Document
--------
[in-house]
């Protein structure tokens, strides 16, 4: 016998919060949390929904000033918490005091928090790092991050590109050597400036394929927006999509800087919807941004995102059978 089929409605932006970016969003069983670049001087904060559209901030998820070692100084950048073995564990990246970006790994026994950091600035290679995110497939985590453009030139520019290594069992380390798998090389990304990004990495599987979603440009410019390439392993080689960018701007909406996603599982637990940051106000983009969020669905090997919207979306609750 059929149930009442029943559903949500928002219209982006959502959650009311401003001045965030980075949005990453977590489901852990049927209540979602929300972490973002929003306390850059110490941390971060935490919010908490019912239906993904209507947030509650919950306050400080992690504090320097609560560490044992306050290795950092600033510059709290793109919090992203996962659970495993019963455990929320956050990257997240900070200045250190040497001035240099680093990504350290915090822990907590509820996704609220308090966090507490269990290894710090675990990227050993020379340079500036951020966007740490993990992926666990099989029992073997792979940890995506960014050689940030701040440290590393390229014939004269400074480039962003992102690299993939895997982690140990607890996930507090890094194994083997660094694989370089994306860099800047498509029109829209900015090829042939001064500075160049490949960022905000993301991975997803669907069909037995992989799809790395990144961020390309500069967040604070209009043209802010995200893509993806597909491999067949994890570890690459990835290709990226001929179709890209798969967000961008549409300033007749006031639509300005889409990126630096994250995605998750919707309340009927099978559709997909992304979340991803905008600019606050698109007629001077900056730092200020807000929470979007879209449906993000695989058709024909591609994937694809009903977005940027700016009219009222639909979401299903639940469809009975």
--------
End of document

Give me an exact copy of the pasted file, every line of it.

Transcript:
[in-house]
């Protein structure tokens, strides 16, 4: 016998919060949390929904000033918490005091928090790092991050590109050597400036394929927006999509800087919807941004995102059978 089929409605932006970016969003069983670049001087904060559209901030998820070692100084950048073995564990990246970006790994026994950091600035290679995110497939985590453009030139520019290594069992380390798998090389990304990004990495599987979603440009410019390439392993080689960018701007909406996603599982637990940051106000983009969020669905090997919207979306609750 059929149930009442029943559903949500928002219209982006959502959650009311401003001045965030980075949005990453977590489901852990049927209540979602929300972490973002929003306390850059110490941390971060935490919010908490019912239906993904209507947030509650919950306050400080992690504090320097609560560490044992306050290795950092600033510059709290793109919090992203996962659970495993019963455990929320956050990257997240900070200045250190040497001035240099680093990504350290915090822990907590509820996704609220308090966090507490269990290894710090675990990227050993020379340079500036951020966007740490993990992926666990099989029992073997792979940890995506960014050689940030701040440290590393390229014939004269400074480039962003992102690299993939895997982690140990607890996930507090890094194994083997660094694989370089994306860099800047498509029109829209900015090829042939001064500075160049490949960022905000993301991975997803669907069909037995992989799809790395990144961020390309500069967040604070209009043209802010995200893509993806597909491999067949994890570890690459990835290709990226001929179709890209798969967000961008549409300033007749006031639509300005889409990126630096994250995605998750919707309340009927099978559709997909992304979340991803905008600019606050698109007629001077900056730092200020807000929470979007879209449906993000695989058709024909591609994937694809009903977005940027700016009219009222639909979401299903639940469809009975």